Tuesday, March 19, 2019

Combating EMI: Does Textile Make a Viable Solution?

by olivia (writer), Noida, India, January 02, 2018

Electromagnetic radiation is bad for your electronics as well as your health. Different types of fabric and even textile materials can make excellent EMI shielding solution.

Widespread electromagnetic radiation is the byproduct of the mass adoption of electronic devices and wireless systems. This unwanted energy radiation triggers a crosstalk between electrical and electronic equipment, eventually causing all of them to malfunction. Over-exposure to such radiations is also harmful to human health. Providing solution to this problem is, therefore, a top concern for researchers and industry players. One of the ways of containing electromagnetic radiation is using a shield that can efficiently handle free charges within a circuit. Metallic gaskets have long been a part of the process; now designers agree that fabric shielding is a more viable solution. Of all the fabric types, textile has caught the attention of researchers in a big way, thanks to the versatility of this material. This physical attribute enables it to integrate with different structures. This article offers a brief introduction to various types of textile and how they work to control electromagnetic interference. But first, let us explain the unique physical features of textile and why scientists think it is fit for combating EMI.

Shielding Mechanism

Artificial fibers such as polyester, polyamide, polyacrylic, and cellulose are highly hydrophobic, which means they accumulate a lot of static electricity. This kind of deposition can be dangerous with unwanted electrical consequences. This phenomenon can be avoided by using fabric that has a high electrical conductivity. Ordinary materials are not endowed with such attributes and usually, need some metal blending to get shielding-ready. But not just any metallic fibers make a practical option for shielding since they show a tendency to break when used—an aspect that affects the conductivity of the fiber. Also, they are not fit for easy blending with organic polymer fibers. Metal-plated textiles seem to overcome these challenges.

Metalizing Textile Fabric

Copper, nickel, silver and their alloys are extensively used across the industries to manufacture EMI-shielding-ready textile fabrics. These metalized textiles combat EMI by reflecting the radiations and not by absorbing them. However, for a wide range of applications, this attribute is not considered adequate and therefore, scientists have innovated fabric materials that can absorb electromagnetic radiation. In recent years, the market is inundated with textile products featuring ferromagnetic properties. These products are mostly used as flexible screens in a host of commercial applications such as motors and transformers. They are also used as filters capable of freeing air and water of their magnetic properties. Ferromagnetic textile fabrics that are created by incorporating fiber polymers on their surfaces are the perfect examples of these types of metal-mixed textile shields.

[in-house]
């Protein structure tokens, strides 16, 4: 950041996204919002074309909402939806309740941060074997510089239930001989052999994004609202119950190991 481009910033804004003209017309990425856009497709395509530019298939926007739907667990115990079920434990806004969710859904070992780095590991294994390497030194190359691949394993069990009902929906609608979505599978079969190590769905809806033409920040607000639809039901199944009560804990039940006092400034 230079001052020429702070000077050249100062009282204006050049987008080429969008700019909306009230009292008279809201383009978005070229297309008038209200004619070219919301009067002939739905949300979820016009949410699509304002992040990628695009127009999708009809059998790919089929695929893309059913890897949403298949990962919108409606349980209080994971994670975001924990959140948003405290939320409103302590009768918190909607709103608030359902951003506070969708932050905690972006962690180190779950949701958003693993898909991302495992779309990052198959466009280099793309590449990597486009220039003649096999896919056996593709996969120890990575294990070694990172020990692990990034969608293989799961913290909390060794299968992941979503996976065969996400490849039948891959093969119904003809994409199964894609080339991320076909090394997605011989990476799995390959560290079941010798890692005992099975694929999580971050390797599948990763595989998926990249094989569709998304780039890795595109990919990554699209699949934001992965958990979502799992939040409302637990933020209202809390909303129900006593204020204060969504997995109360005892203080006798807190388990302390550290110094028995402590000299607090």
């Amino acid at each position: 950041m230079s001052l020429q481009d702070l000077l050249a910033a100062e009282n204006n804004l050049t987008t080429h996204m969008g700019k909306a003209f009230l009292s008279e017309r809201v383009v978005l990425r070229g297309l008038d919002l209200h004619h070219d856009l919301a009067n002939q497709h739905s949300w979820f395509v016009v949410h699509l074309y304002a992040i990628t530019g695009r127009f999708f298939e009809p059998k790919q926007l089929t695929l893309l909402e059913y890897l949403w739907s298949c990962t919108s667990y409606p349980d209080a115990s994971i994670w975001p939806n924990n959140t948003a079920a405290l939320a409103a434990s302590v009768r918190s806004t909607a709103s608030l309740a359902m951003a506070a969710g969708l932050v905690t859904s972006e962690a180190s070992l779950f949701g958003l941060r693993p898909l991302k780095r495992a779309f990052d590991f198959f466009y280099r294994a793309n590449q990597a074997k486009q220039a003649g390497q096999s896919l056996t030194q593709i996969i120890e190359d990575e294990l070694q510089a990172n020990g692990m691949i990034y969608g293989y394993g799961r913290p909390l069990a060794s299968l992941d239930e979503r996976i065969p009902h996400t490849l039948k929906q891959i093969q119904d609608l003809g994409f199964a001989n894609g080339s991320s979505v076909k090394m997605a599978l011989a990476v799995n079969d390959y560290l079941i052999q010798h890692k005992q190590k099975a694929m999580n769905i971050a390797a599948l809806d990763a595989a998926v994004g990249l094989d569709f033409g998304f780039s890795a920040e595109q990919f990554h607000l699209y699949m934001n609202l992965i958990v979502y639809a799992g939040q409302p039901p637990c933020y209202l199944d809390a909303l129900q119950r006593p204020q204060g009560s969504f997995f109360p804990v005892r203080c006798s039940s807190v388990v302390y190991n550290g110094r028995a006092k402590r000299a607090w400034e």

Coating Textiles With Conductive Polymer

This latest technology has taken the world of EMI shielding by storm. With a superior chemical memory and a highly reversible redox property combined with a corrosion-protective capability, it is used in a variety of industrial applications such as energy storage, molecular recognition, and optoelectronic devices. Due to these physical attributes, these fabrics provide better shielding efficiency than metal fiber and composite materials. The latter group of materials is less efficient due to its susceptibility to galvanic corrosion or friction-related conductivity loss.

Improving Shielding Efficiency With Nonwovens Textiles

In the frequency range of 100 to 800 MHz, nonwoven textiles such as polypyrrole-coated polyester show a great result in achieving shielding efficiency. Their shielding effectiveness can be attributed to their surface conductivity. In fact, nonwoven textile materials with electro-conductive coatings can achieve a shielding efficiency above 15 dB. To further increase its shielding effectiveness, it is often mixed with stitch-bonded electro-conductive fibers, while polymer coatings containing various inorganic compounds work as absorbers.

Long-term exposure to electromagnetic radiation can have dangerous consequences for both humans and machines. No wonder, scientists are coming up with a variety of electromagnetic shielding fabrics and gaskets for a wide range of applications. The use of textile fabrics as valuable EMI shielding material is the latest approach to be included in the mix. In recent years, scientists are incorporating various types of substances apart from copper, silver or carbon particles into textiles to increase their shielding efficiency.

About the Writer

Olivia writes about business, technology and lifestyle for leading websites and print media. When not writing or editing, she is at her desk, penning her novel.
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